Earlier this year in his State of the State Address, Minnesota Governor Tim Pawlenty announced his plan to create a 21st Century Tax Reform Commission. The 15 member Commission was charged with "providing advice and recommendations to the Governor" on options for revenue-neutral tax reform. The Governor said that "this Commission will specifically focus on improving our job climate by reforming Minnesota's tax laws."
Ensuring that a state's tax structure is able to sustain the challenges of the 21st century goes far beyond a state's business climate. In fact, there's been a lot of talk in Minnesota about how the Governor's Commission is too narrowly focused on corporate concerns. Given this obvious slant, perhaps it's not surprising that in their deliberations members were asked to take into consideration various tax policy principles, including simplicity, competitiveness, efficiency, and stability, but tax fairness didn't make the list!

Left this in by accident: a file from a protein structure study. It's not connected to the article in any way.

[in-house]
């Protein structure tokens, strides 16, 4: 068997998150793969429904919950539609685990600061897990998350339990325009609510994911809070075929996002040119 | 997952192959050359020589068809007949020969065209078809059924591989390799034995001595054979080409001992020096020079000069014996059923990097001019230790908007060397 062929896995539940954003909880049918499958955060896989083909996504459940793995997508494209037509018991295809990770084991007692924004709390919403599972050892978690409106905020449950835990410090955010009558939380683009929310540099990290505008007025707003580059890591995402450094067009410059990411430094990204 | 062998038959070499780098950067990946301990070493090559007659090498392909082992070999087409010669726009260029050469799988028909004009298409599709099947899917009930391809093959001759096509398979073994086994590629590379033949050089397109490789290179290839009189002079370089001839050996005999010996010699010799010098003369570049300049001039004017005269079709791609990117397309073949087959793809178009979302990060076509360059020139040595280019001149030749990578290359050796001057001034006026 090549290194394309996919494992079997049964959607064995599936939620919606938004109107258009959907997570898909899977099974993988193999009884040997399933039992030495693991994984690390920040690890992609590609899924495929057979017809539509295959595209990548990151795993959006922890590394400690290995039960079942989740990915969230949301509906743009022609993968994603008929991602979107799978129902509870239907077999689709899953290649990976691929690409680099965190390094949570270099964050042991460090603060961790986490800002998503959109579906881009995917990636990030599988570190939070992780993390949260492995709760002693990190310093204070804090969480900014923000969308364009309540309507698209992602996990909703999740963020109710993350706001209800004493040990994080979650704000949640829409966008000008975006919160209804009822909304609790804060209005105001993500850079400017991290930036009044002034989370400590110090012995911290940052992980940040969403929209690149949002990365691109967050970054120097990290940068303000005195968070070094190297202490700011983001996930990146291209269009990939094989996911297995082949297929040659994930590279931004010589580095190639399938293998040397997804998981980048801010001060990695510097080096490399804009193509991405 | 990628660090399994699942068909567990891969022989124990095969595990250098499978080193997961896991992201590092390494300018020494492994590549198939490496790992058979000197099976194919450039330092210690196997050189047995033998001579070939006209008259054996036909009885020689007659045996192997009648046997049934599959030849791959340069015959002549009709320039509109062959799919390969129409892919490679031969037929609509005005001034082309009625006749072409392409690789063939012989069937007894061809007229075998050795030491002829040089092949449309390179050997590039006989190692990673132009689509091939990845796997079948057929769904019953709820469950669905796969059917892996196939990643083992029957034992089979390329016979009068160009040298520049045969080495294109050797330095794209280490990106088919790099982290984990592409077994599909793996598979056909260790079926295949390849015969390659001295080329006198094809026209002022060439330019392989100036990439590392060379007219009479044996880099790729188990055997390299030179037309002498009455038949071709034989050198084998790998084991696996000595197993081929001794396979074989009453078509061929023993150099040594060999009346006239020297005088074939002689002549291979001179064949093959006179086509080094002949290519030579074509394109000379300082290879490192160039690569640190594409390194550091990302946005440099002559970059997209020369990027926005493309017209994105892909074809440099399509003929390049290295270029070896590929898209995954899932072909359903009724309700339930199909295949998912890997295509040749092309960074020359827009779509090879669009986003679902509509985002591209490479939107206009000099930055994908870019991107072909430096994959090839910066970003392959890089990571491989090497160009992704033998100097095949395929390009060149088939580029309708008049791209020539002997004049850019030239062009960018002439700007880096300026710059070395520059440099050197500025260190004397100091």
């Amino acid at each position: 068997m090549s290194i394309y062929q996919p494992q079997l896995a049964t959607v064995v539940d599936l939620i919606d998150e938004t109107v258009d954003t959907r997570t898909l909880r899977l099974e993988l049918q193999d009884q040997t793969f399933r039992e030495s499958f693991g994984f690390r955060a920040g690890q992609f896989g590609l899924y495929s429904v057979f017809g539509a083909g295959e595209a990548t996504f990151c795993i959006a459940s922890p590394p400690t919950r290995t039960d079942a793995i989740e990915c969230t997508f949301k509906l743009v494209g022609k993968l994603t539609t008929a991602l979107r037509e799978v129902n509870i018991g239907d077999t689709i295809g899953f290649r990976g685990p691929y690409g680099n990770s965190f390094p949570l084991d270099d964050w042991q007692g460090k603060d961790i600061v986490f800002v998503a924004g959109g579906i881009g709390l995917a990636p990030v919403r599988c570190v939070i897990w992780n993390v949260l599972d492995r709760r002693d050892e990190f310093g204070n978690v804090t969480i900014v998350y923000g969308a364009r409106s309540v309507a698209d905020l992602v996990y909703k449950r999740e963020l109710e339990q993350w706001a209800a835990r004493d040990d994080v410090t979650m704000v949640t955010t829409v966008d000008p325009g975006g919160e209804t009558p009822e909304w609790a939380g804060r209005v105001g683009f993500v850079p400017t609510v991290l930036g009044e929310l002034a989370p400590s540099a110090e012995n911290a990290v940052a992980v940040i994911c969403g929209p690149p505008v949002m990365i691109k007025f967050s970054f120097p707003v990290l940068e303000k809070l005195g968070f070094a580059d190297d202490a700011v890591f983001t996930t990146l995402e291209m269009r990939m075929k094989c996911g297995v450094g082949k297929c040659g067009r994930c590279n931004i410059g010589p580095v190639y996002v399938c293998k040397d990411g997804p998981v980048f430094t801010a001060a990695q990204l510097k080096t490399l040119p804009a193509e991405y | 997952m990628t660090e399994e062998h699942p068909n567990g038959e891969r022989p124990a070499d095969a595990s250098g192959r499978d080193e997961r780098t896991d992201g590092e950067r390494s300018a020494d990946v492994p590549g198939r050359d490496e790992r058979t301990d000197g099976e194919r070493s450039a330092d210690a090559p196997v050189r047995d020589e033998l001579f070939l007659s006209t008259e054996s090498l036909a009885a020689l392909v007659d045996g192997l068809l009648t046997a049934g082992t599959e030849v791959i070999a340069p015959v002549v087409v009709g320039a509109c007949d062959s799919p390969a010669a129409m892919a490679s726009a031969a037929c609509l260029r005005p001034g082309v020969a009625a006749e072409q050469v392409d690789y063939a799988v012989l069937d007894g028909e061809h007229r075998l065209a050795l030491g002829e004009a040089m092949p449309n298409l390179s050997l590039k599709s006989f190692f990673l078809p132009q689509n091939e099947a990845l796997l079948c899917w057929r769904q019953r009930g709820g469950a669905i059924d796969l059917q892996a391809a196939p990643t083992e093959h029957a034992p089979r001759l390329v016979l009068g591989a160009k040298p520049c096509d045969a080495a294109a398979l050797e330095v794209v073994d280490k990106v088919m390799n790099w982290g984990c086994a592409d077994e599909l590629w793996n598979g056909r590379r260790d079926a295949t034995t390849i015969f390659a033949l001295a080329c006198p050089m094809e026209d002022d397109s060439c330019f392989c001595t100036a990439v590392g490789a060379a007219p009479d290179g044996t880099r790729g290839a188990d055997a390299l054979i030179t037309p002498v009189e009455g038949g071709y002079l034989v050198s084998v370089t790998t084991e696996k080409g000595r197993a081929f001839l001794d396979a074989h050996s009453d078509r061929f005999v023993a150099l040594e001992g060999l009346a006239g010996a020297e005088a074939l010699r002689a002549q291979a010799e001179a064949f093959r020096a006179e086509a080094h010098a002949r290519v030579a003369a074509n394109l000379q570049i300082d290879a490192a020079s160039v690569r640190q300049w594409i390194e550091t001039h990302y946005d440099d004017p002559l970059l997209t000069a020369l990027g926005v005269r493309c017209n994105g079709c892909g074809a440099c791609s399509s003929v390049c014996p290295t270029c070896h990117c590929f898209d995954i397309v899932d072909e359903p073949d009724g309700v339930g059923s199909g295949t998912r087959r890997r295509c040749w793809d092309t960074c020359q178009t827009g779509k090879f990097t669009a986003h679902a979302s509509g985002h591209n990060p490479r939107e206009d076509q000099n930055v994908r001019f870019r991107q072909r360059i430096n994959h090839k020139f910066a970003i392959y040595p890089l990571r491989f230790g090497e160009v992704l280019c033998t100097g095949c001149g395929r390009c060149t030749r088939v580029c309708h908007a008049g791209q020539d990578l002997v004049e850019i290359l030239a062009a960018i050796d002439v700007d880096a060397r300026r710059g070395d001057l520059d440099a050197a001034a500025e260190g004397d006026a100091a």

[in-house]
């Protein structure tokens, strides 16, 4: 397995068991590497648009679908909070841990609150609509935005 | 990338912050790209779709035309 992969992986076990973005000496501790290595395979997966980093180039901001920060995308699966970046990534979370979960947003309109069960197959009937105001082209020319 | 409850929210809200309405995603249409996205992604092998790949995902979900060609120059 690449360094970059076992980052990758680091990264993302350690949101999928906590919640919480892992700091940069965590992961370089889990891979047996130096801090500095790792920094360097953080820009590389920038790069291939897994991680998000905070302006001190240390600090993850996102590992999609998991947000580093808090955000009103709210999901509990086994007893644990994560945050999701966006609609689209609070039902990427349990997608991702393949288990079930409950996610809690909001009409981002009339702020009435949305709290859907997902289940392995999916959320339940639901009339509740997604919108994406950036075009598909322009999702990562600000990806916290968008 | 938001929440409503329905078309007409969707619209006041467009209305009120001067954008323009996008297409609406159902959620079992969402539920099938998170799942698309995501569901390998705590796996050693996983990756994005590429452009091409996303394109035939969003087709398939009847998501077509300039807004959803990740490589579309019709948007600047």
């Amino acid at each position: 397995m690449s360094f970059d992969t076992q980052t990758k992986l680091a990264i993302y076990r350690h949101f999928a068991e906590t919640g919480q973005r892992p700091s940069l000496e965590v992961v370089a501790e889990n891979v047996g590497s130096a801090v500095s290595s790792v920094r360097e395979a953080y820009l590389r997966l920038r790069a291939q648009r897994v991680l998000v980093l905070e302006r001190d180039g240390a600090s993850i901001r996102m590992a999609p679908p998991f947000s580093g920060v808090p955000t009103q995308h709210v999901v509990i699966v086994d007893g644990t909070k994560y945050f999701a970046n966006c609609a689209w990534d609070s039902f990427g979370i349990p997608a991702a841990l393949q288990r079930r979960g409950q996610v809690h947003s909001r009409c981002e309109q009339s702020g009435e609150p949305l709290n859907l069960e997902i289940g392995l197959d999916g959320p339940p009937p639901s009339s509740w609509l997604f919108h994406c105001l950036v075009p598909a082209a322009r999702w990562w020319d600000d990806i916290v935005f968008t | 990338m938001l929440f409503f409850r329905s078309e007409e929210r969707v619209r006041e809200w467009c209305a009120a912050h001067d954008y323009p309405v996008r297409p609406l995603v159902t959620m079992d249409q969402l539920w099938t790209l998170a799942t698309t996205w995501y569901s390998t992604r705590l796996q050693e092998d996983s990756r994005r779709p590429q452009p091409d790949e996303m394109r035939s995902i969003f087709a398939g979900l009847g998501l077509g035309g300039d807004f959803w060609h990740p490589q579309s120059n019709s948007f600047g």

The Commission is heavily stacked with representatives from the business community. The Minnesota Budget Project's Budget Bites Blog tells us of one especially egregious exchange, "when one member asked what percentage of the state's total revenues come from the corporate income tax... so how much money would the state lose if we eliminated it? 'Seven percent,' was the reply. 'So, if it's just 7 percent, we could live with that,' said the member." Let's hope the Commission moves away from eliminating the corporate income tax, which is projected to bring in $1.9 billion in revenue for FY 08-09.
In slightly more hopeful news, testimony heard earlier this month by the Commission included a discussion of broadening the sales tax base to include more services and applying the sales tax to items purchased online. If enacted, both of these changes would modernize the state's tax structure. For more see ITEP's latest policy briefs on sales tax base expansion and taxing internet sales.